Thursday, 9 December 2010

Reel to Real #13: Marlene Dietrich in "Shanghai Express"

For my World Cinema class, i'm currently writing a paper on the use of close ups to paradoxically humanize yet glamorize Marlene Dietrich in "Shanghai Express," and how these uses of the close up both support and subvert the plot's and director's competing agendas. It's great to write about something that truly interests me and that allows me to look at gorgeous clothes. Dietrich is one of cinema's greatest star presences, and if you haven't seen her in a film, you're really missing out. In her six collaborations with director/Svengali Josef von Sternberg, Sternberg immortalizes Dietrich as the ultimate icon of glamour, and her wardrobe in "Shanghai Express" helps create this image. Dietrich plays famed courtesan Shanghai Lily, and
From her entrance, Dietrich is made visually distinct by her fantastical costume. In a sea of gray and black, she wears black feathers that, along with a veil, partially cover her face:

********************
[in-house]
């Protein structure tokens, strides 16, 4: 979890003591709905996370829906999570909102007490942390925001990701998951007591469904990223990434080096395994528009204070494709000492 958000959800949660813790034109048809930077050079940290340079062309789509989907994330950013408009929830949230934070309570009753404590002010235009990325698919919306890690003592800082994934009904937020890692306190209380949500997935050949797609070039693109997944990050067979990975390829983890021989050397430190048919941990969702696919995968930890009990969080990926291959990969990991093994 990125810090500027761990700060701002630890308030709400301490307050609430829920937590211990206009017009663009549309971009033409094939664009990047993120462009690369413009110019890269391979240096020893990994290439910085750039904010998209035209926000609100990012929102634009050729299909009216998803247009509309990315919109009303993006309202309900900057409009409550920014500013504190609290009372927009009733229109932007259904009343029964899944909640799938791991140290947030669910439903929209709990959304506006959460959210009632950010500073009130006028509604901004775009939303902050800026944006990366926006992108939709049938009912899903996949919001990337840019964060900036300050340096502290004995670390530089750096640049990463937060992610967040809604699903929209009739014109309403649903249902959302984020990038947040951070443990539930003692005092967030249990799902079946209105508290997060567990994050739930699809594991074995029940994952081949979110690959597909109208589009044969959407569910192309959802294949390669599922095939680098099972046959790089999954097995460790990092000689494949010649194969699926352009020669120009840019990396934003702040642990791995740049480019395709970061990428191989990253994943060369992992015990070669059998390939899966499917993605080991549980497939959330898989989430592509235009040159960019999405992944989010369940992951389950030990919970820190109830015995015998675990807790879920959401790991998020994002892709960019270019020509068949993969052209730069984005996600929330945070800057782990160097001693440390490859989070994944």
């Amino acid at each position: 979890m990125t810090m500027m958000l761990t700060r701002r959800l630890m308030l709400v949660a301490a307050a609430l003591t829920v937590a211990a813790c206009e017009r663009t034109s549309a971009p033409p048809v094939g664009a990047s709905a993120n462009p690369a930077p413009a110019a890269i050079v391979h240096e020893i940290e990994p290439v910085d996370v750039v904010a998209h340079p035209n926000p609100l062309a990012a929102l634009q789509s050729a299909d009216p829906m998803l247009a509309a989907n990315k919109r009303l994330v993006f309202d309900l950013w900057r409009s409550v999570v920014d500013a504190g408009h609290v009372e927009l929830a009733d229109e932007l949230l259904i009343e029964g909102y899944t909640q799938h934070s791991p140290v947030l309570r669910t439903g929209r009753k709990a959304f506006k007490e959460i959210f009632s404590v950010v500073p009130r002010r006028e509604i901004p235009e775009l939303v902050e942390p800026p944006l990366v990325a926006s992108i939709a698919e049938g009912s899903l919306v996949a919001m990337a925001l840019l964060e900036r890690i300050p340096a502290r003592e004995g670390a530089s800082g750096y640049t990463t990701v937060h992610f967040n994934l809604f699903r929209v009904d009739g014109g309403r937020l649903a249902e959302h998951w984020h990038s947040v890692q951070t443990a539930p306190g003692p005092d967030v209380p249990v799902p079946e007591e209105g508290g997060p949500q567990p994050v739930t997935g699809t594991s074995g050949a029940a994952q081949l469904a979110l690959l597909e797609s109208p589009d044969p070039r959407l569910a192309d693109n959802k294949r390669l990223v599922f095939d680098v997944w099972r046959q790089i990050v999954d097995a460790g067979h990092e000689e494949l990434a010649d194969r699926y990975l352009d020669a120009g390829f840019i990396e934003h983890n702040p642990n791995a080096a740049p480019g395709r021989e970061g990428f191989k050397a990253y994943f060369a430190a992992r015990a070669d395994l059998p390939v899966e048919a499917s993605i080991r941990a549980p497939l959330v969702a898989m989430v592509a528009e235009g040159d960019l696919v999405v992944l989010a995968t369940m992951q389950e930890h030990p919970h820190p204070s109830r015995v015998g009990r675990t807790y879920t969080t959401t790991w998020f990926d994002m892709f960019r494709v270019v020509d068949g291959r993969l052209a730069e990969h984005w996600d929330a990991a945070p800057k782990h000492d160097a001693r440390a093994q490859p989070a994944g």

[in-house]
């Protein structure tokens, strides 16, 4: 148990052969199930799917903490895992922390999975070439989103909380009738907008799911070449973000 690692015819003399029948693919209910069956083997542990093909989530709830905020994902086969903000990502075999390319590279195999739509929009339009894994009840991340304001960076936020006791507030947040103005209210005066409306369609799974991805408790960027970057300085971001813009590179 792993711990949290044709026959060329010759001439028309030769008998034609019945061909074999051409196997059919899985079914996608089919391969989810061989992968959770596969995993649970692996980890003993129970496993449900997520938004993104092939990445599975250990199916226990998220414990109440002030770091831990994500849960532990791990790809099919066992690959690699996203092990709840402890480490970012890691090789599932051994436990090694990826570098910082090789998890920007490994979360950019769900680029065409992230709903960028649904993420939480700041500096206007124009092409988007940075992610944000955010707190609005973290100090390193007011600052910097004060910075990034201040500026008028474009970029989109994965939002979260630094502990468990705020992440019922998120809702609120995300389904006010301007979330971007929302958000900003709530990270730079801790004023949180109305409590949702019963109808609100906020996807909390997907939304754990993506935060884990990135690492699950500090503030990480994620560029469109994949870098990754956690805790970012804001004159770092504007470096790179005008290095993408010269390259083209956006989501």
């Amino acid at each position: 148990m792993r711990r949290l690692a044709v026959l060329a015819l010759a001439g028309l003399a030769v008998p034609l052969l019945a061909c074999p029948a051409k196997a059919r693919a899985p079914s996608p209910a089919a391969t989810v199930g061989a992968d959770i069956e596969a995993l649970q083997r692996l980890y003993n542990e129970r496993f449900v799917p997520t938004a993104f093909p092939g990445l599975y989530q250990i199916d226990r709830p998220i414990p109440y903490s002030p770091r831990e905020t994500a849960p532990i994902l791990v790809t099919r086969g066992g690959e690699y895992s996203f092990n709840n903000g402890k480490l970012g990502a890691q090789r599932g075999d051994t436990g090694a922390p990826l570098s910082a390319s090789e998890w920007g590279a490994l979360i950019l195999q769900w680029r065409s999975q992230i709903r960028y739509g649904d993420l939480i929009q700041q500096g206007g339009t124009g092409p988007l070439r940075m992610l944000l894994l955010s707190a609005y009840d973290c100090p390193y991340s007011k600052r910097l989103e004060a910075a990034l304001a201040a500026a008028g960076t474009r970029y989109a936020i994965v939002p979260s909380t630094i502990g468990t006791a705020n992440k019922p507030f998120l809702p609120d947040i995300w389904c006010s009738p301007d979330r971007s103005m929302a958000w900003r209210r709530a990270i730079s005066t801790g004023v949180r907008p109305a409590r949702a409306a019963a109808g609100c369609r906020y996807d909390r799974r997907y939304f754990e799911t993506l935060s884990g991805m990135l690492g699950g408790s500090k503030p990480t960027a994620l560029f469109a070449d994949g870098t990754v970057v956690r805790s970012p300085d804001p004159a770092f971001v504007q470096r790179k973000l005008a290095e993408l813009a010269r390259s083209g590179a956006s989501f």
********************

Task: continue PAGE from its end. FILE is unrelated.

Veils and curtains play an important role in the film, which is torn between enshrining Dietrich the actress as a goddess and domesticating Lily, her character. Veils and curtains keep her unknowable and inscrutable, a visual motif that changes as Lily becomes increasingly dependent on a man's love
Otherworldly and elusive, Dietrich's wardrobe is apropriately luxurious, replete with diamonds and fur. Fur was traditionally worn as a marker of power, and when Lily wears it she is in command of her emotions.

I'd never advocate for wearing fur, but that's why faux fur exists. This faux fur vest/black lace combo captures the film's aesthetic:
The ultimate fetish object, Dietrich glimmers and sparkles, her body encrusted with diamonds.

Dietrich's exaggerated,almost surreal glamour makes her a true cinematic legend.

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